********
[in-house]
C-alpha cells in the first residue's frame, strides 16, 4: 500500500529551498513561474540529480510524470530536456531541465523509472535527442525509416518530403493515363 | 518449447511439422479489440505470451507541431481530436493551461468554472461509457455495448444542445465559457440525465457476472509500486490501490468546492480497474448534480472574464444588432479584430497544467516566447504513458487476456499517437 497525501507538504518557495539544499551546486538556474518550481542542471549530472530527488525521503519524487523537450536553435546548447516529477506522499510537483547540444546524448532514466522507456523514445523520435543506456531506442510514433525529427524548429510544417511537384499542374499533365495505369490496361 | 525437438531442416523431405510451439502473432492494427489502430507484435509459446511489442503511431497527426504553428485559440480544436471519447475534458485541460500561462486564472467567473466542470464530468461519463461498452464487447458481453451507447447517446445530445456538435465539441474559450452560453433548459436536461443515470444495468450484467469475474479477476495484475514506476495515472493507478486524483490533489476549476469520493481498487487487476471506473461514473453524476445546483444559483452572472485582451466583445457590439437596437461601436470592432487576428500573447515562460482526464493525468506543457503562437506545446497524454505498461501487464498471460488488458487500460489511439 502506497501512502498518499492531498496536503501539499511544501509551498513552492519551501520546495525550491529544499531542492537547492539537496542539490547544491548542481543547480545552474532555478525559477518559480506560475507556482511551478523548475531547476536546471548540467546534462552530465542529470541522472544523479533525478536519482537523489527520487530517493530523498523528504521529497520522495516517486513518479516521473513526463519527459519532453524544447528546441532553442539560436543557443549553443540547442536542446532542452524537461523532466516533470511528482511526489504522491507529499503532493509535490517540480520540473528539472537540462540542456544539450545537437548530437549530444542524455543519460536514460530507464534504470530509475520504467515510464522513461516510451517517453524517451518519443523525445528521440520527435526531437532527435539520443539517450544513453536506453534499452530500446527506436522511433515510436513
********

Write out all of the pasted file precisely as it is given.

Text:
[in-house]
C-alpha cells in the first residue's frame, strides 16, 4: 500500500529551498513561474540529480510524470530536456531541465523509472535527442525509416518530403493515363 | 518449447511439422479489440505470451507541431481530436493551461468554472461509457455495448444542445465559457440525465457476472509500486490501490468546492480497474448534480472574464444588432479584430497544467516566447504513458487476456499517437 497525501507538504518557495539544499551546486538556474518550481542542471549530472530527488525521503519524487523537450536553435546548447516529477506522499510537483547540444546524448532514466522507456523514445523520435543506456531506442510514433525529427524548429510544417511537384499542374499533365495505369490496361 | 525437438531442416523431405510451439502473432492494427489502430507484435509459446511489442503511431497527426504553428485559440480544436471519447475534458485541460500561462486564472467567473466542470464530468461519463461498452464487447458481453451507447447517446445530445456538435465539441474559450452560453433548459436536461443515470444495468450484467469475474479477476495484475514506476495515472493507478486524483490533489476549476469520493481498487487487476471506473461514473453524476445546483444559483452572472485582451466583445457590439437596437461601436470592432487576428500573447515562460482526464493525468506543457503562437506545446497524454505498461501487464498471460488488458487500460489511439 502506497501512502498518499492531498496536503501539499511544501509551498513552492519551501520546495525550491529544499531542492537547492539537496542539490547544491548542481543547480545552474532555478525559477518559480506560475507556482511551478523548475531547476536546471548540467546534462552530465542529470541522472544523479533525478536519482537523489527520487530517493530523498523528504521529497520522495516517486513518479516521473513526463519527459519532453524544447528546441532553442539560436543557443549553443540547442536542446532542452524537461523532466516533470511528482511526489504522491507529499503532493509535490517540480520540473528539472537540462540542456544539450545537437548530437549530444542524455543519460536514460530507464534504470530509475520504467515510464522513461516510451517517453524517451518519443523525445528521440520527435526531437532527435539520443539517450544513453536506453534499452530500446527506436522511433515510436513